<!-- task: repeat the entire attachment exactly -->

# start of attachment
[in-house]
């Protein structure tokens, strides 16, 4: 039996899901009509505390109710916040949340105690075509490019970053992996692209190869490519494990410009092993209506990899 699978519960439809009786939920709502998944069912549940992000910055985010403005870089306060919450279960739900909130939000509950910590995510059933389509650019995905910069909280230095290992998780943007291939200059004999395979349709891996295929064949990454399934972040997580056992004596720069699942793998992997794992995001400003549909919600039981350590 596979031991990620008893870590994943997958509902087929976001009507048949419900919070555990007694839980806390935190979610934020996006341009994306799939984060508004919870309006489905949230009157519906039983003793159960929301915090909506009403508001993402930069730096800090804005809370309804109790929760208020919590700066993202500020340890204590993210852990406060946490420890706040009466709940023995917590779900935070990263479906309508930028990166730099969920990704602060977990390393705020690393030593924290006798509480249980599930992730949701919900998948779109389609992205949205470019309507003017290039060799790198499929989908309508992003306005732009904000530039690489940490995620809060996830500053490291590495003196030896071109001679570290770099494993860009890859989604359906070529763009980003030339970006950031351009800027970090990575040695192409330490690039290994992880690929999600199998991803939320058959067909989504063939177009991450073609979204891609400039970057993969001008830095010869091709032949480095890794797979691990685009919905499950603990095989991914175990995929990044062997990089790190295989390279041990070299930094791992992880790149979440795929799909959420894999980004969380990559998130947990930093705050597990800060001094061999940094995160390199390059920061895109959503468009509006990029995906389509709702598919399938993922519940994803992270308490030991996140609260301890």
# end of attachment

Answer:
[in-house]
């Protein structure tokens, strides 16, 4: 039996899901009509505390109710916040949340105690075509490019970053992996692209190869490519494990410009092993209506990899 699978519960439809009786939920709502998944069912549940992000910055985010403005870089306060919450279960739900909130939000509950910590995510059933389509650019995905910069909280230095290992998780943007291939200059004999395979349709891996295929064949990454399934972040997580056992004596720069699942793998992997794992995001400003549909919600039981350590 596979031991990620008893870590994943997958509902087929976001009507048949419900919070555990007694839980806390935190979610934020996006341009994306799939984060508004919870309006489905949230009157519906039983003793159960929301915090909506009403508001993402930069730096800090804005809370309804109790929760208020919590700066993202500020340890204590993210852990406060946490420890706040009466709940023995917590779900935070990263479906309508930028990166730099969920990704602060977990390393705020690393030593924290006798509480249980599930992730949701919900998948779109389609992205949205470019309507003017290039060799790198499929989908309508992003306005732009904000530039690489940490995620809060996830500053490291590495003196030896071109001679570290770099494993860009890859989604359906070529763009980003030339970006950031351009800027970090990575040695192409330490690039290994992880690929999600199998991803939320058959067909989504063939177009991450073609979204891609400039970057993969001008830095010869091709032949480095890794797979691990685009919905499950603990095989991914175990995929990044062997990089790190295989390279041990070299930094791992992880790149979440795929799909959420894999980004969380990559998130947990930093705050597990800060001094061999940094995160390199390059920061895109959503468009509006990029995906389509709702598919399938993922519940994803992270308490030991996140609260301890």